Fayette County

New building would ease overcrowding at Hope Center

On a typical night at the Hope Center, mattresses are laid out on floors all over the building because of the shortage of beds at the emergency shelter on Loudon Avenue. Construction is expected to start in the fall on a $2 million building to relieve overcrowding.
On a typical night at the Hope Center, mattresses are laid out on floors all over the building because of the shortage of beds at the emergency shelter on Loudon Avenue. Construction is expected to start in the fall on a $2 million building to relieve overcrowding. © Mark Cornelison

Will Rogers pulled a mattress from a stack against the wall and dragged it to an empty space on the floor.

He was surrounded by dozens of men doing the same. This is their bedroom: mattresses on the floor in a hallway or cafeteria, with hundreds of homeless people for roommates. But Rogers said things could be worse: He could be on the streets seeking drugs or getting high.

"I've slept outside, slept behind bars. I don't mind sleeping on the floor," he said. "I've slept in worse situations than this."

Rogers, 31, has been staying at the Hope Center emergency shelter since July 12. The facility, at 360 West Loudon Avenue, provides food, shelter and clothing to homeless men.

Rogers is among 200 people who stay in the shelter each night. The center has 118 beds.

A new $2 million building, funded by a $1 million grant from the Federal Home Loan Bank of Cincinnati and private donations, is in the works to help with the overcrowding. Walter May, director of special projects, said he expects construction to start in the fall, with the new building opening by next summer. It will house about 120 people.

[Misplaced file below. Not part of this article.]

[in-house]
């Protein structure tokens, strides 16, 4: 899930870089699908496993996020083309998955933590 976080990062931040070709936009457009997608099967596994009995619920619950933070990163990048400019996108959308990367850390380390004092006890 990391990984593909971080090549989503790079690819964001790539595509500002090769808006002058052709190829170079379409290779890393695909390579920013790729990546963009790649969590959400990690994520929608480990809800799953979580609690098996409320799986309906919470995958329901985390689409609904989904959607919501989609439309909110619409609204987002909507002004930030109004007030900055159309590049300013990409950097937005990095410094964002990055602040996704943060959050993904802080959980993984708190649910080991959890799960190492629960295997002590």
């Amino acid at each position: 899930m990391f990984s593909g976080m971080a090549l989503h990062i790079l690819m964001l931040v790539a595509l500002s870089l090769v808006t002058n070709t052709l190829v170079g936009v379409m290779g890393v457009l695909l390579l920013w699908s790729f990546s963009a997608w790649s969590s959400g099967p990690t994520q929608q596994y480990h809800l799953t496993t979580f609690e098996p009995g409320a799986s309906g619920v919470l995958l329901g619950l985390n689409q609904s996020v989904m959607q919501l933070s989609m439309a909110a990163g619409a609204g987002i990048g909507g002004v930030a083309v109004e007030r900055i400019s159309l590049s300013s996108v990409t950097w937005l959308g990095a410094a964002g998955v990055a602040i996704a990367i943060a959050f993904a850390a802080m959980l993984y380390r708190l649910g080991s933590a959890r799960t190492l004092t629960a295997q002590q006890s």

A combination of factors is causing an increase in the shelter's population, May said. The economy has created more hardship, people are staying longer than they used to, and the shelter's proximity to interstate highways brings in people from Central and Eastern Kentucky.

But the overflow is nothing new. May said the night the shelter opened in 1993, it was over capacity by more than 60 people. Conference rooms have been converted into bedrooms in an effort to provide more space. The center works with churches to help house overnight visitors when the numbers get overwhelming.

"We never turn anyone away from lack of capacity, but we clearly have a capacity problem," May said.

Job loss and addiction

Six years ago Rogers, originally from Frankfort, worked selling cars in Lawrenceburg. When the dealership shut down, he found himself bouncing between odd jobs and uncertainty, falling into addiction. Drugs and alcohol cost him work and destroyed his marriage. He said drugs are the reason he doesn't get to see his kids.

Rogers, wearing shorts and a white tank top, chatted with the front desk staff before a smoke break Wednesday night. Before sitting down, he ran to put a on gray T-shirt, so he could "look decent."

Rogers, like many others at the Hope Center, doesn't consider himself to be really homeless. He has family. He could find a place to stay if he wanted to, he said.